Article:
SAT Question of the Day (ACT bonus!): Feb. 24, 2014

If you are reading this in an email you received from me, do not click the link to below. Use the link to my website that is farther down on the email. (This link takes you to today’s question. If you use my archive, you will see the question related to my SAT explanation for that date.)

This is a pretty tough question.  Less than 40% of students are getting it correct!

The answer is E.  The test writers do a nice job of explaining the math teacher way of doing this question.  Take a look at it and you can see how much work that would be.  I rather doubt many students who are doing this question correctly are doing all that math with a pencil and their calculator.  It would take forever.

Let’s do some “mental math.”  That string of fractions for s comes up 1/32 short of 1 or 31/32.  That means s equals 1 plus 31/32 or 1/32 short of 2 which is 63/32 or 126/64.   t is 1 + s/2 (half of s) which is 1 plus 63/64.  That makes t 1/64 larger, Answer E.

The “mental math” approach I used is a bit different and was very quick.  I needed to add 1/2 of s to 1 to get t.  Looking at what s is and dividing by 2, I saw s as a series of fractions beginning with 1 divided by 2, then 1/2 divided by 2 and so on until I divided 1/32 divided by 2.  That meant I ended up with an extra fraction of 1/64 for t that I didn’t have for s because everything canceled except 1/64.  There’s the answer.  In effect, it is the math teacher way but without doing all the calculations.  I’m sorry I can’t show you on a white board because it is really much easier than this description.

What really important about this question is my approach of setting a “target score.”

Your target score helps you decide how many questions you need to get correct on the test.  There are likely going to be many questions you can skip and/or get wrong while you still achieve your target.  Most students won’t need to get a question that is this difficult correct.  Why then should you frustrate yourself or even worry about this question or other questions that are at the same difficulty level?  Because math questions are arranged from easy to hard in the test booklet, it is pretty simple to figure out which ones you can skip.  Your time is better spent on questions that are at a difficulty level you’ll need to get right to achieve your goal.  You need to plan and practice accordingly.  Do you need help with setting your goal?  Watch Video #105 and you can also send me an email.  Best of luck.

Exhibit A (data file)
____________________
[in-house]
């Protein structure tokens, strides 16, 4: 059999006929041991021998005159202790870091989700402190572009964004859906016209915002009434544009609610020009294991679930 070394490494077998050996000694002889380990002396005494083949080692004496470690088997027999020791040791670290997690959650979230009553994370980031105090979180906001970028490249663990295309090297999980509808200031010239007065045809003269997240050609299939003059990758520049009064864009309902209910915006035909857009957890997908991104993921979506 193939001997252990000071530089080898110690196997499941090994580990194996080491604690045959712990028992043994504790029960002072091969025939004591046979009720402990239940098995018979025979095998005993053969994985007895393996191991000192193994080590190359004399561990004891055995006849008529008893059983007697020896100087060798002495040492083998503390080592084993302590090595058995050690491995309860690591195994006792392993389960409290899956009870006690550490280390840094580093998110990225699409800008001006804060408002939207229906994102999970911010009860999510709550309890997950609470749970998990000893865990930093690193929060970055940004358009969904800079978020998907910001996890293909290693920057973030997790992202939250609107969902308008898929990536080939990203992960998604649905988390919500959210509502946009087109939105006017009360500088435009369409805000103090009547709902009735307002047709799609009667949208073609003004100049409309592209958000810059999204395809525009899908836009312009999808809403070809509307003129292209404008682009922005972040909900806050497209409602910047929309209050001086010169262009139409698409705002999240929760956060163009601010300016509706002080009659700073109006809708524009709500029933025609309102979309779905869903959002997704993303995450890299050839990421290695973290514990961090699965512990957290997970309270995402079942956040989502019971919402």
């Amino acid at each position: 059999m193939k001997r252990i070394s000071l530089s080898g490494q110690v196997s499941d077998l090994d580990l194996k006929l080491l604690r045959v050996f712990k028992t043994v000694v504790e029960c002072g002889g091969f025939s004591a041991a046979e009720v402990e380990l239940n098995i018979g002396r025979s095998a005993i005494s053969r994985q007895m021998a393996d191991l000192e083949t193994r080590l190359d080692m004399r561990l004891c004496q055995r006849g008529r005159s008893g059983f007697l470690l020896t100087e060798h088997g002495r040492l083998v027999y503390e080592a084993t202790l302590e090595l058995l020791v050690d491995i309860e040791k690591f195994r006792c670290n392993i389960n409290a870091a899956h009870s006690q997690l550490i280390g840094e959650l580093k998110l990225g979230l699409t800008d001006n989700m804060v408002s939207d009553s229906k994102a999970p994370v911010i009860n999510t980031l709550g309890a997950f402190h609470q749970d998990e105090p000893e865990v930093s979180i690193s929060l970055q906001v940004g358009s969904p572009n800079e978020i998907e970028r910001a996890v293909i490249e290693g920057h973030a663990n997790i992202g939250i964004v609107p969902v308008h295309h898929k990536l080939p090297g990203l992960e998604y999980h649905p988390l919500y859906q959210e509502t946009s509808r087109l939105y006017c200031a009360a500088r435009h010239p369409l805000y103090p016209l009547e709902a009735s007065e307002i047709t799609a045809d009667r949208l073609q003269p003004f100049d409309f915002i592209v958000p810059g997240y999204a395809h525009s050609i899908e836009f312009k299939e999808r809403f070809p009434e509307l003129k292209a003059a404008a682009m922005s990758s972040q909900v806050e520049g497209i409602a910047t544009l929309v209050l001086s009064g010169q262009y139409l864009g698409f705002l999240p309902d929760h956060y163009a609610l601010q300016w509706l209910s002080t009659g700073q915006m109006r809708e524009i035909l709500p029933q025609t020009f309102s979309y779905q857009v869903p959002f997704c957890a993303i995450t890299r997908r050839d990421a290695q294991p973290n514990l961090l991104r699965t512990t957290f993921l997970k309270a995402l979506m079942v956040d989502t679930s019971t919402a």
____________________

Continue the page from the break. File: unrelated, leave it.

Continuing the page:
I wonder what the ACT folks have up their sleeves this morning!

ACT Question of the Day: Use your “back” button to return to my website after reading the ACT Question of the Day.

Well, they certainly don’t have anything new up their sleeves.  We’ve seen this question many times before.

The answer is J.  We can use the Wizard’s Checklist to make short work of this question.  Step 1 of the checklist is to eliminate answers that add to the passage.  So, we can eliminate F and G.  Step 2 eliminates H because it disagrees because they aren’t speaking to the narrator.  We are left with Answer J.

What’s more important than getting this question correct is using it to understand a common mistake students make when taking any reading test.  It is causing them to waste time and to miss questions.  That mistake is trying to figure out IF an answer could be right.  That’s backwards.  They should be figuring out IF the answer can be wrong.  That’s much quicker.  Use the Checklist and you’ll greatly increase your speed and get more questions correct.  Did you notice how my explanation for answering today’s question focused on quickly eliminating answers?  That is the key to reading test success.

We have a whole new week ahead of us.  We’ll never be able to redo the things we do and don’t do again.  Let’s make the most of it.

Bob Alexander, the “SAT and ACT Wizard”


About Bob Alexander

Bob has been a professional educator starting with teaching biology, becoming a school administrator, and then working as an education lobbyist in Washington, DC. He got his start in national testing by becoming a consulting test writer, later joining Kaplan as a director, and finally starting his own business in 1995. He has written numerous books, consulted for school districts and colleges, developed his website and been featured on a DVD set. He offers SAT and ACT prep classes and tutors individuals and small groups of students in central Florida.
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